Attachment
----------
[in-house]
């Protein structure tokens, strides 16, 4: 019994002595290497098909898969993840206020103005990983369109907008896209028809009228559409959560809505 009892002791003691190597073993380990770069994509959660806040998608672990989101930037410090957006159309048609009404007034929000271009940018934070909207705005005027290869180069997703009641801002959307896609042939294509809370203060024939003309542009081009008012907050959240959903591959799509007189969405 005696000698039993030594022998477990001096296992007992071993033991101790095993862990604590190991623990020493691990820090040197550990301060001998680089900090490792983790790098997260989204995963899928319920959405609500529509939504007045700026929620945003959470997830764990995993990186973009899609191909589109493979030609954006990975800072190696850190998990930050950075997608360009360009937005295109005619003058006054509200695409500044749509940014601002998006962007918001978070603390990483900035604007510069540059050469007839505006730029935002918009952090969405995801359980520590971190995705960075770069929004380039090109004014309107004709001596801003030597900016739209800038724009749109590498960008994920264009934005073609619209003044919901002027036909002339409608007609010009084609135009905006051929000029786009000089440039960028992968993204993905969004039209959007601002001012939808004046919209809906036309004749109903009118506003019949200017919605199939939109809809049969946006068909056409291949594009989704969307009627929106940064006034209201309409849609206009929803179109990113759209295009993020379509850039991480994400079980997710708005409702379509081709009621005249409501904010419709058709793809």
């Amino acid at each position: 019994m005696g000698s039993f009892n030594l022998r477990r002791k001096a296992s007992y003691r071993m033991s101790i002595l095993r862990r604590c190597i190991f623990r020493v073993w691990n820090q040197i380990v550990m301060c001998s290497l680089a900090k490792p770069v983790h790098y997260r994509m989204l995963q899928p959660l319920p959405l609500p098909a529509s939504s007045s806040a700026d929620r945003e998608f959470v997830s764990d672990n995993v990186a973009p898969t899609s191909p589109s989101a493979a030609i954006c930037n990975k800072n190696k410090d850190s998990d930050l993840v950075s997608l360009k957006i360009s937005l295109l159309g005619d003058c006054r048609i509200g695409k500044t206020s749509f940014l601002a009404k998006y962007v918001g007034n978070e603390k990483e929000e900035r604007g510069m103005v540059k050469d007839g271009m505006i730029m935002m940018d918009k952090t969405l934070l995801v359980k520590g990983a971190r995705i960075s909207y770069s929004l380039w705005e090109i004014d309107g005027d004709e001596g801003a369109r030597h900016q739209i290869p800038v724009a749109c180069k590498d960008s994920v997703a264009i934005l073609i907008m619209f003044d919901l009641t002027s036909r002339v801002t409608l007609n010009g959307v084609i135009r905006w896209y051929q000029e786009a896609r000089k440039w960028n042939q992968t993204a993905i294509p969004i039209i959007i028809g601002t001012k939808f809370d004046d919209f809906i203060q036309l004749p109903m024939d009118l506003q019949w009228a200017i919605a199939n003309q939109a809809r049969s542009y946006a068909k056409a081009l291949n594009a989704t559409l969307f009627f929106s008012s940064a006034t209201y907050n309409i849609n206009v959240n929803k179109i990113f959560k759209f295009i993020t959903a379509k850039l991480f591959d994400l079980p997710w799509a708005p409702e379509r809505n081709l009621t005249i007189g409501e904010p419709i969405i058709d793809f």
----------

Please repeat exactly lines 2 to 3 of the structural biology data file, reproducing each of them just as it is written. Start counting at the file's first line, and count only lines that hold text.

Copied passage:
């Protein structure tokens, strides 16, 4: 019994002595290497098909898969993840206020103005990983369109907008896209028809009228559409959560809505 009892002791003691190597073993380990770069994509959660806040998608672990989101930037410090957006159309048609009404007034929000271009940018934070909207705005005027290869180069997703009641801002959307896609042939294509809370203060024939003309542009081009008012907050959240959903591959799509007189969405 005696000698039993030594022998477990001096296992007992071993033991101790095993862990604590190991623990020493691990820090040197550990301060001998680089900090490792983790790098997260989204995963899928319920959405609500529509939504007045700026929620945003959470997830764990995993990186973009899609191909589109493979030609954006990975800072190696850190998990930050950075997608360009360009937005295109005619003058006054509200695409500044749509940014601002998006962007918001978070603390990483900035604007510069540059050469007839505006730029935002918009952090969405995801359980520590971190995705960075770069929004380039090109004014309107004709001596801003030597900016739209800038724009749109590498960008994920264009934005073609619209003044919901002027036909002339409608007609010009084609135009905006051929000029786009000089440039960028992968993204993905969004039209959007601002001012939808004046919209809906036309004749109903009118506003019949200017919605199939939109809809049969946006068909056409291949594009989704969307009627929106940064006034209201309409849609206009929803179109990113759209295009993020379509850039991480994400079980997710708005409702379509081709009621005249409501904010419709058709793809």
């Amino acid at each position: 019994m005696g000698s039993f009892n030594l022998r477990r002791k001096a296992s007992y003691r071993m033991s101790i002595l095993r862990r604590c190597i190991f623990r020493v073993w691990n820090q040197i380990v550990m301060c001998s290497l680089a900090k490792p770069v983790h790098y997260r994509m989204l995963q899928p959660l319920p959405l609500p098909a529509s939504s007045s806040a700026d929620r945003e998608f959470v997830s764990d672990n995993v990186a973009p898969t899609s191909p589109s989101a493979a030609i954006c930037n990975k800072n190696k410090d850190s998990d930050l993840v950075s997608l360009k957006i360009s937005l295109l159309g005619d003058c006054r048609i509200g695409k500044t206020s749509f940014l601002a009404k998006y962007v918001g007034n978070e603390k990483e929000e900035r604007g510069m103005v540059k050469d007839g271009m505006i730029m935002m940018d918009k952090t969405l934070l995801v359980k520590g990983a971190r995705i960075s909207y770069s929004l380039w705005e090109i004014d309107g005027d004709e001596g801003a369109r030597h900016q739209i290869p800038v724009a749109c180069k590498d960008s994920v997703a264009i934005l073609i907008m619209f003044d919901l009641t002027s036909r002339v801002t409608l007609n010009g959307v084609i135009r905006w896209y051929q000029e786009a896609r000089k440039w960028n042939q992968t993204a993905i294509p969004i039209i959007i028809g601002t001012k939808f809370d004046d919209f809906i203060q036309l004749p109903m024939d009118l506003q019949w009228a200017i919605a199939n003309q939109a809809r049969s542009y946006a068909k056409a081009l291949n594009a989704t559409l969307f009627f929106s008012s940064a006034t209201y907050n309409i849609n206009v959240n929803k179109i990113f959560k759209f295009i993020t959903a379509k850039l991480f591959d994400l079980p997710w799509a708005p409702e379509r809505n081709l009621t005249i007189g409501e904010p419709i969405i058709d793809f």